When you are up against deadlines, it is easy to forget that all the lovely security you set up in the office. GDPR can go right out the window along with your confidential paperwork when your team walk out the door!
GDPR applies to all your team when working home.
If you’re the boss (or the client paying sub-contractors or freelancers) it is your job to make sure the paperwork is properly handled. We get so focussed on computing and IT security we tend to forget how vulnerable paperwork can be. Before your let the only copy of sensitive, special category personal data leave the office tonight, let’s take a moment.
Let’s look at some of the questions people often ask.
Can staff take paper records home?
Despite all our focus on cyber-crime, losing paper records can be a data privacy issue. A lot depends on the type of records that are being taken home.
Typically this might include:
Sales or purchase invoices being taken home for processing – these are often from traders using their own names and addresses (which can plainly identify living individuals) or customers purchasing from a home address.
CVs and interview records
These could be candidate files for assessment for interview or appointment. Unless they simply contain internal ID numbers they will contain a lot of personal information.
Staff appraisal reports are often written at home.
End of year tax returns and other financial records.
Advice and litigation files
If you are working on a litigation or advice file the documents will usually name living individuals and often give their name and address.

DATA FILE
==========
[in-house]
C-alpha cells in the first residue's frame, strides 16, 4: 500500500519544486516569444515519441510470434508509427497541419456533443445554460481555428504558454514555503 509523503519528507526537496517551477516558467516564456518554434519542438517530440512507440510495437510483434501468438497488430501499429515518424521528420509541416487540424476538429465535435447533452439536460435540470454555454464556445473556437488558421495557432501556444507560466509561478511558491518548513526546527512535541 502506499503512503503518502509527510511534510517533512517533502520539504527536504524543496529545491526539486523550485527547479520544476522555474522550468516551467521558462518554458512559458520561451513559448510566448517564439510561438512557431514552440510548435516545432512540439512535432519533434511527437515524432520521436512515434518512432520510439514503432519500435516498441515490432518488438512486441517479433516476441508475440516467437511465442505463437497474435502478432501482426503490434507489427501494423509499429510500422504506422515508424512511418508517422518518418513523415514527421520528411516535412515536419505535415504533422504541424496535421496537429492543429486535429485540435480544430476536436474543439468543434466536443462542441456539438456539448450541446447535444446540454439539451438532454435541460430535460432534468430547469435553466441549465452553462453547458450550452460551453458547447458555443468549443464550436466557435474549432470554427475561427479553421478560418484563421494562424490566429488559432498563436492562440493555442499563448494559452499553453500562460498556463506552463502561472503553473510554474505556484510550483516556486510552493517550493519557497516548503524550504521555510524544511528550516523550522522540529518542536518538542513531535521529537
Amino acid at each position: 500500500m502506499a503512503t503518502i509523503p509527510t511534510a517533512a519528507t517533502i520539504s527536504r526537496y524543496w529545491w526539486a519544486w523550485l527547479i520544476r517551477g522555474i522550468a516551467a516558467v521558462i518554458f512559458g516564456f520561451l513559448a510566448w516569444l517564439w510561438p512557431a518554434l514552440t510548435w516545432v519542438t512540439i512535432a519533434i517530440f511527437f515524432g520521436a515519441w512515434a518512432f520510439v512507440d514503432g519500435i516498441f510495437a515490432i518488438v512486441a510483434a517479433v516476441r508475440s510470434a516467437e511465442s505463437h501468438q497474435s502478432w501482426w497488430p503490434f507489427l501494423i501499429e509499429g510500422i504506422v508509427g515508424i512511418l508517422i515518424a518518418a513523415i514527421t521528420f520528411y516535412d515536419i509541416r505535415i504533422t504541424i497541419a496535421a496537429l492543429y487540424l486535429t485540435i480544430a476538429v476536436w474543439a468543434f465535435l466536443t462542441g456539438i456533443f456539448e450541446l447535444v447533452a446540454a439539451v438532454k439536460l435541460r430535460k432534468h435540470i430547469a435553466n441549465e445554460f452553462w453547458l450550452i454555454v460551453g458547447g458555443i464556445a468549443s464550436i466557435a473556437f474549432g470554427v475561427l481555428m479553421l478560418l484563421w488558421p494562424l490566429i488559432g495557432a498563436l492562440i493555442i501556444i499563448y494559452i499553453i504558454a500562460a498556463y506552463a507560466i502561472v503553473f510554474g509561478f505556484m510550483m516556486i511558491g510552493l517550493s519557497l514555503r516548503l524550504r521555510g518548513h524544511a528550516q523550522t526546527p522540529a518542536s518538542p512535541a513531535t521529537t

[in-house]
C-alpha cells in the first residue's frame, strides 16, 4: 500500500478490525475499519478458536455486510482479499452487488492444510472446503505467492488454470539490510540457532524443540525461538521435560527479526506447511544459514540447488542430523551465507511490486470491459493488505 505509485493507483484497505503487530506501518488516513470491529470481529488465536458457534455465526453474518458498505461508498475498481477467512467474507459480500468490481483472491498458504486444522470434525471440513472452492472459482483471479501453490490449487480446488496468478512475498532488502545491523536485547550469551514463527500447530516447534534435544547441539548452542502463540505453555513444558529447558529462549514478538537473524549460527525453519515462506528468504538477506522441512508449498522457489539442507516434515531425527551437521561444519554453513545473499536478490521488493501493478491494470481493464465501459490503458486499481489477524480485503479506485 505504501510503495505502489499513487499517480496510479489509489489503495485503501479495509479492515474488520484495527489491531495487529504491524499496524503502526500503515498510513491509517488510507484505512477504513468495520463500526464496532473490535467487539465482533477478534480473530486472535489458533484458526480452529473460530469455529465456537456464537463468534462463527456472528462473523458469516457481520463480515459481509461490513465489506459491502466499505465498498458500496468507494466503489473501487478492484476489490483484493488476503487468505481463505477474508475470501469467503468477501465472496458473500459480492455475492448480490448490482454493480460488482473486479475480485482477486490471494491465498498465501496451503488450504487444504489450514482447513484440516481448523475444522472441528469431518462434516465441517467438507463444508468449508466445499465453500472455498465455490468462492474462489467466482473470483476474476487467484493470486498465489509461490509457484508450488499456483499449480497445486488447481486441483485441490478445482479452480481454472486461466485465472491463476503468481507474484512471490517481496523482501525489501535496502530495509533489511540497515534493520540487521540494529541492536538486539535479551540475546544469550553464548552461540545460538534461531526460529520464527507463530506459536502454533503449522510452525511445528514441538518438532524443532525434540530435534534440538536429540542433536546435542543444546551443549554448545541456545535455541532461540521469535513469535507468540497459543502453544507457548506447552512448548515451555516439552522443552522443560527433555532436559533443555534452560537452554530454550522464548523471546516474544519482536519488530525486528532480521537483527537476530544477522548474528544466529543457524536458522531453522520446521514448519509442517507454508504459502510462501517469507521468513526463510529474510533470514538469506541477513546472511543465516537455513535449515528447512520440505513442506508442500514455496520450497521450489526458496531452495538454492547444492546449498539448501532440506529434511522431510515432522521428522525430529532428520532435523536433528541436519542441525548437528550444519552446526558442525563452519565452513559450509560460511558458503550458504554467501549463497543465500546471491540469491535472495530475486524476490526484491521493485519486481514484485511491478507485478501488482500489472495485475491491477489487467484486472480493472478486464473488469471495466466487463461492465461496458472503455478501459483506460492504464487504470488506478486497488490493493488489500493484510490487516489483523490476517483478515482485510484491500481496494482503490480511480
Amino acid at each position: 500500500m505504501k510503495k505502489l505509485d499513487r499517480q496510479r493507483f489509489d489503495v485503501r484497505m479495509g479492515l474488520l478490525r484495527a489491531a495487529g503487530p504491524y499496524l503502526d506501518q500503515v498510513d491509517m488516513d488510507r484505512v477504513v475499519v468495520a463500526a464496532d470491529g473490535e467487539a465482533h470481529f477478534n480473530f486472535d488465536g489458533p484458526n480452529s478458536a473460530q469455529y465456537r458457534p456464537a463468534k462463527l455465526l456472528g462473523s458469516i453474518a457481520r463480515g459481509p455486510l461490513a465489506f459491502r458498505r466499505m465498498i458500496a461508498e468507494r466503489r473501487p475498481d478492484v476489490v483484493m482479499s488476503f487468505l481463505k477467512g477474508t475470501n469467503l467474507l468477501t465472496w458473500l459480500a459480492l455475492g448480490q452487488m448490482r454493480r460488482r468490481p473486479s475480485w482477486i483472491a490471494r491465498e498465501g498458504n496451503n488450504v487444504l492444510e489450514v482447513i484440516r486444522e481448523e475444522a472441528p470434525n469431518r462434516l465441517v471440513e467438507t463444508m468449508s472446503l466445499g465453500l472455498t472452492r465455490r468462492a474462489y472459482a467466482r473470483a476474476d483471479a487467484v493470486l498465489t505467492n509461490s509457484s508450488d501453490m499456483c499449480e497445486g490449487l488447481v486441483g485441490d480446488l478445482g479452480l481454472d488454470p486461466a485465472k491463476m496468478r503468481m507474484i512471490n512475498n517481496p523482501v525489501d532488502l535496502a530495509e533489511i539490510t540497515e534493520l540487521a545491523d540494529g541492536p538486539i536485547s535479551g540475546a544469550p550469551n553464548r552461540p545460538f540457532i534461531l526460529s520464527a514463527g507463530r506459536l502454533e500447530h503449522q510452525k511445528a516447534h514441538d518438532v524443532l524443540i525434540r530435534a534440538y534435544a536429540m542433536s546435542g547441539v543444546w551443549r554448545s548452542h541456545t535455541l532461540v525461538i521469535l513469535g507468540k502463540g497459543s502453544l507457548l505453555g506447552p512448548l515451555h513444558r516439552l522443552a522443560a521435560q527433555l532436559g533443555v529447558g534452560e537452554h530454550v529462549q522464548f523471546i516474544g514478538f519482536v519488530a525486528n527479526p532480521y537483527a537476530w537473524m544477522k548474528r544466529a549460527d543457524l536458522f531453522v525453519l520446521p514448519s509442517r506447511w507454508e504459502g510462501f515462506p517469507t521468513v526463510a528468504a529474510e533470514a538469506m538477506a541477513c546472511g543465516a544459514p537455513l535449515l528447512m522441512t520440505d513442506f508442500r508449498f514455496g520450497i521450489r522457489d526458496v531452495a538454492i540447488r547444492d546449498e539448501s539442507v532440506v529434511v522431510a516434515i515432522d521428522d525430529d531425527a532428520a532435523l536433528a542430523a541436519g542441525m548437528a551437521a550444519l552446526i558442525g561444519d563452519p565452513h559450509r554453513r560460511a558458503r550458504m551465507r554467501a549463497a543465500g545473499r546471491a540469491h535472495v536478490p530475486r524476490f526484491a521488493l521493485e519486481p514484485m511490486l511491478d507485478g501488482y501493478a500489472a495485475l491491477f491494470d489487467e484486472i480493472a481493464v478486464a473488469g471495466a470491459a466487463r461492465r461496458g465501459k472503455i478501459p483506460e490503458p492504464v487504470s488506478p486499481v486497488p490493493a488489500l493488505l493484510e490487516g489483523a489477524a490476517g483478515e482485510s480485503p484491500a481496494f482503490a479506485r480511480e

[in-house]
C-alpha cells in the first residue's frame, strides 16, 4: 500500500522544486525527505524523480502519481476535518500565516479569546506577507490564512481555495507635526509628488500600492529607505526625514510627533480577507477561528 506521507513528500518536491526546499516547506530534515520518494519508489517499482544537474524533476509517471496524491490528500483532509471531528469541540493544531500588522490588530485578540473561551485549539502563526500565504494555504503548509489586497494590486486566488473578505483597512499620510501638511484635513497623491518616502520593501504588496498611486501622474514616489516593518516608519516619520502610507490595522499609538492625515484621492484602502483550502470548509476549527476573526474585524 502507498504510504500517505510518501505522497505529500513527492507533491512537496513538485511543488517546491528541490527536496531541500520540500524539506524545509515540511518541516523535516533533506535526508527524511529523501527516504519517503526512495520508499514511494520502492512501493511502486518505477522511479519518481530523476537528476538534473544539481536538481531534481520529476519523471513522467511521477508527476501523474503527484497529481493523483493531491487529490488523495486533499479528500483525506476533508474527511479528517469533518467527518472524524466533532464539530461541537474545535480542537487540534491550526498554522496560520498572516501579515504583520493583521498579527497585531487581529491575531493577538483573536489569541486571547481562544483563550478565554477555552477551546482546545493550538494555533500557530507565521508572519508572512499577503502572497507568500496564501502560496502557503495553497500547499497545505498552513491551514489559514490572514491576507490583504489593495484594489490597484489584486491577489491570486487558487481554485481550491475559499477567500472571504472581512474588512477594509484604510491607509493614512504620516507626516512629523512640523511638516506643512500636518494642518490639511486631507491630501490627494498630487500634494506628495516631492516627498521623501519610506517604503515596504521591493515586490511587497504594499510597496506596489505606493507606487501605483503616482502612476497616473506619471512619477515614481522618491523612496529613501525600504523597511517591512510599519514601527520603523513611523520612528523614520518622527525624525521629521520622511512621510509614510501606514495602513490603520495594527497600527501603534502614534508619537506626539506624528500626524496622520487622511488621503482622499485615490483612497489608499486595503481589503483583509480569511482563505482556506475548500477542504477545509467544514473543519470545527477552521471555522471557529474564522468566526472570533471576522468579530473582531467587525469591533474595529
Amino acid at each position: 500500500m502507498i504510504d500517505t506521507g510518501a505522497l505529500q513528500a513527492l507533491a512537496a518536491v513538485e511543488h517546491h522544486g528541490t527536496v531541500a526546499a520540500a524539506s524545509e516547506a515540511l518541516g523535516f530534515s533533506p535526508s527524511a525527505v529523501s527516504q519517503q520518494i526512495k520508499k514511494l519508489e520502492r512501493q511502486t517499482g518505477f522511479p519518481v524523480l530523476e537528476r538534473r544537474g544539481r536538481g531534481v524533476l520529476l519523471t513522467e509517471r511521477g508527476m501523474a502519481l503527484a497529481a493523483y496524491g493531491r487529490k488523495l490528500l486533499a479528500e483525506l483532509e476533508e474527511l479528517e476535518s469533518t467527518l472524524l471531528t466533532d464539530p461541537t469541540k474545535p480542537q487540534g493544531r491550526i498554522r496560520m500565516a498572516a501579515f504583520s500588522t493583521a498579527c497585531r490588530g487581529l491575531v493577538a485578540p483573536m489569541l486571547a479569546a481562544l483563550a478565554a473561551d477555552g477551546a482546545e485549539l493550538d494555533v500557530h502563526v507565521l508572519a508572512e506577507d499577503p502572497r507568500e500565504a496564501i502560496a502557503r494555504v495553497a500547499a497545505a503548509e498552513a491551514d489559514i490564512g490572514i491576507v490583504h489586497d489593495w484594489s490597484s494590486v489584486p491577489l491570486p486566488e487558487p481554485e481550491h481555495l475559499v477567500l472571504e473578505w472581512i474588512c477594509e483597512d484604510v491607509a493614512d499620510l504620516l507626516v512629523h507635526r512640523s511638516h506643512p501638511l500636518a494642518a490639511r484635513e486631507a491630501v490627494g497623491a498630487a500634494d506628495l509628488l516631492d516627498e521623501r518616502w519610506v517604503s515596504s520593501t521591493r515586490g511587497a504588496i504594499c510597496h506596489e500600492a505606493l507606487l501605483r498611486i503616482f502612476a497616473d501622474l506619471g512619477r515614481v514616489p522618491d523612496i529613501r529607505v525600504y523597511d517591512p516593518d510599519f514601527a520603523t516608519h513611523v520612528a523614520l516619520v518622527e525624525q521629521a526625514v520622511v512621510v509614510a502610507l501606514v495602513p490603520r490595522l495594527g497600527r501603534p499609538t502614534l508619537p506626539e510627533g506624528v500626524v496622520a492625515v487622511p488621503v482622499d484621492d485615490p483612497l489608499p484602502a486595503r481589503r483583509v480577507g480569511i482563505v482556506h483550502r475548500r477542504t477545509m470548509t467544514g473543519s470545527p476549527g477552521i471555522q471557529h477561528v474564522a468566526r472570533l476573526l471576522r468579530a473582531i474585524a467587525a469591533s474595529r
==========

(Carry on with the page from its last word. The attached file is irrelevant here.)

Data privacy impact assessment
You need to make a data privacy impact assessment. You will need to assess whether the paperwork includes special category data on living individuals (health, political views, sexual orientation etc).
You will also need to assess what the risk to data privacy is if a file is lost or mislaid.
Having made this assessment you may wish to consider:
• Whether only parts of the file could be taken home to reduce the risk.
• Whether there are other ways of working that would reduce or remove the risk of data loss in transit or at home.
• Whether staff are properly trained on how to transport and use personal data when removing it from the office.
It would be most unwise to take the only paper copy of anything around since if the briefcase is lost there is no way to replace the material. The loss of paperwork is still a GDPR breach with all the attendant need to report and notify.
If it has already been scanned would it be more secure to access the information electronically, as long as the home Wi-Fi is secure?
Security rules for home working
You will need to set some rules about:
- Who has permission to take paperwork home
- What records are kept of what goes (and returns)
- Whether only copies may be removed or whether originals can be removed
- How the paperwork should be transported for example
– in a locked briefcase
– not left in open view in a car
- How home working should be set up
– Physical space where family members and visitors cannot see the paperwork
– Locked away securely when not in use
- How to report a lost file
Who needs to know work is being done at home?
The supervisor/boss needs to know in order to make the assessments and to ensure the work is being done in accordance with data security and home working policies.
It is not a good plan to have staff randomly take home files and personal data without any form of sign- off or records
Contracts of employment should have proper data privacy clauses and refer to appropriate security, homeworking, transporting data rules.
And don’t forget to make sure all your team know what to do if they lose a file (Data breach reporting) and the GDPR deadlines associated with that.
Your associates and contractors should be properly contracted for data security too. If you are using an external VA or Bookkeeper you will want to know they are not leaving random print outs around!
For more information on contracts and support for hiring your team check out our team hiring page